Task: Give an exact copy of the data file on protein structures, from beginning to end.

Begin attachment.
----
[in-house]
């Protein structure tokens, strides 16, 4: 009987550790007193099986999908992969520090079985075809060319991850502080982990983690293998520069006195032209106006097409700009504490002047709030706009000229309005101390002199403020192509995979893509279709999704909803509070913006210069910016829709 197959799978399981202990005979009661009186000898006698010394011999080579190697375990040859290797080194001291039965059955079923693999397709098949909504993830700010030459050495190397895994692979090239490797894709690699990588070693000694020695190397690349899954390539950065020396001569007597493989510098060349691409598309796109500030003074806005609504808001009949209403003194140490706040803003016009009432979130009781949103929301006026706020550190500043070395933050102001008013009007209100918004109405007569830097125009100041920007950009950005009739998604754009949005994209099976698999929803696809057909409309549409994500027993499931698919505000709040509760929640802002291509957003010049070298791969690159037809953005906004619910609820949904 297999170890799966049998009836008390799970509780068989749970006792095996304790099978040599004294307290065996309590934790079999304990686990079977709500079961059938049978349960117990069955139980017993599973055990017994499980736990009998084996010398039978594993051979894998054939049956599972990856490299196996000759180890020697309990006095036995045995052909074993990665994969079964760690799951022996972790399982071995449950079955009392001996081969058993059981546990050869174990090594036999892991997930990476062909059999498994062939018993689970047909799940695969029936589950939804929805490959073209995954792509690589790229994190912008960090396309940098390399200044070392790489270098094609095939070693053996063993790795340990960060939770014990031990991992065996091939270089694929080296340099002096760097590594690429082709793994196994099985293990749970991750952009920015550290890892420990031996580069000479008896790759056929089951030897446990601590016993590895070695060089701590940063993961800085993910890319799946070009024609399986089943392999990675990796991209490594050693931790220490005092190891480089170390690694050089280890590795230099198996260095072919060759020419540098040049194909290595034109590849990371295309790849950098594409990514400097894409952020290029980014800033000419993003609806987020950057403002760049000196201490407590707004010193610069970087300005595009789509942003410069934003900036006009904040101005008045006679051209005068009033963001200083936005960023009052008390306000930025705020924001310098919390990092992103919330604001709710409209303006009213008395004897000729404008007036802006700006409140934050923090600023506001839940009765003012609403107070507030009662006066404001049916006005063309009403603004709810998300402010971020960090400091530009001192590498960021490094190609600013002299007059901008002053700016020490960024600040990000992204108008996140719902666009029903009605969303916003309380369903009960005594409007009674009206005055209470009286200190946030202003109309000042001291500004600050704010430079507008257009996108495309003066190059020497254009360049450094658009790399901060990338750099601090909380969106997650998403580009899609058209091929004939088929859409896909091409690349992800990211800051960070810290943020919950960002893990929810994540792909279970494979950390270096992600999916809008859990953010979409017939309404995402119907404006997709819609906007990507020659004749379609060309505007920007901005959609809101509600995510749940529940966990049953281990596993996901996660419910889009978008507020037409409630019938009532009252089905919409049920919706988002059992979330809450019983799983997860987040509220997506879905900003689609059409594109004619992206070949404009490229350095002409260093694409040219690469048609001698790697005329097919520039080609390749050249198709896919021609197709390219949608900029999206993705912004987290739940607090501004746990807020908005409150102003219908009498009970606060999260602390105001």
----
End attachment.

[in-house]
């Protein structure tokens, strides 16, 4: 009987550790007193099986999908992969520090079985075809060319991850502080982990983690293998520069006195032209106006097409700009504490002047709030706009000229309005101390002199403020192509995979893509279709999704909803509070913006210069910016829709 197959799978399981202990005979009661009186000898006698010394011999080579190697375990040859290797080194001291039965059955079923693999397709098949909504993830700010030459050495190397895994692979090239490797894709690699990588070693000694020695190397690349899954390539950065020396001569007597493989510098060349691409598309796109500030003074806005609504808001009949209403003194140490706040803003016009009432979130009781949103929301006026706020550190500043070395933050102001008013009007209100918004109405007569830097125009100041920007950009950005009739998604754009949005994209099976698999929803696809057909409309549409994500027993499931698919505000709040509760929640802002291509957003010049070298791969690159037809953005906004619910609820949904 297999170890799966049998009836008390799970509780068989749970006792095996304790099978040599004294307290065996309590934790079999304990686990079977709500079961059938049978349960117990069955139980017993599973055990017994499980736990009998084996010398039978594993051979894998054939049956599972990856490299196996000759180890020697309990006095036995045995052909074993990665994969079964760690799951022996972790399982071995449950079955009392001996081969058993059981546990050869174990090594036999892991997930990476062909059999498994062939018993689970047909799940695969029936589950939804929805490959073209995954792509690589790229994190912008960090396309940098390399200044070392790489270098094609095939070693053996063993790795340990960060939770014990031990991992065996091939270089694929080296340099002096760097590594690429082709793994196994099985293990749970991750952009920015550290890892420990031996580069000479008896790759056929089951030897446990601590016993590895070695060089701590940063993961800085993910890319799946070009024609399986089943392999990675990796991209490594050693931790220490005092190891480089170390690694050089280890590795230099198996260095072919060759020419540098040049194909290595034109590849990371295309790849950098594409990514400097894409952020290029980014800033000419993003609806987020950057403002760049000196201490407590707004010193610069970087300005595009789509942003410069934003900036006009904040101005008045006679051209005068009033963001200083936005960023009052008390306000930025705020924001310098919390990092992103919330604001709710409209303006009213008395004897000729404008007036802006700006409140934050923090600023506001839940009765003012609403107070507030009662006066404001049916006005063309009403603004709810998300402010971020960090400091530009001192590498960021490094190609600013002299007059901008002053700016020490960024600040990000992204108008996140719902666009029903009605969303916003309380369903009960005594409007009674009206005055209470009286200190946030202003109309000042001291500004600050704010430079507008257009996108495309003066190059020497254009360049450094658009790399901060990338750099601090909380969106997650998403580009899609058209091929004939088929859409896909091409690349992800990211800051960070810290943020919950960002893990929810994540792909279970494979950390270096992600999916809008859990953010979409017939309404995402119907404006997709819609906007990507020659004749379609060309505007920007901005959609809101509600995510749940529940966990049953281990596993996901996660419910889009978008507020037409409630019938009532009252089905919409049920919706988002059992979330809450019983799983997860987040509220997506879905900003689609059409594109004619992206070949404009490229350095002409260093694409040219690469048609001698790697005329097919520039080609390749050249198709896919021609197709390219949608900029999206993705912004987290739940607090501004746990807020908005409150102003219908009498009970606060999260602390105001």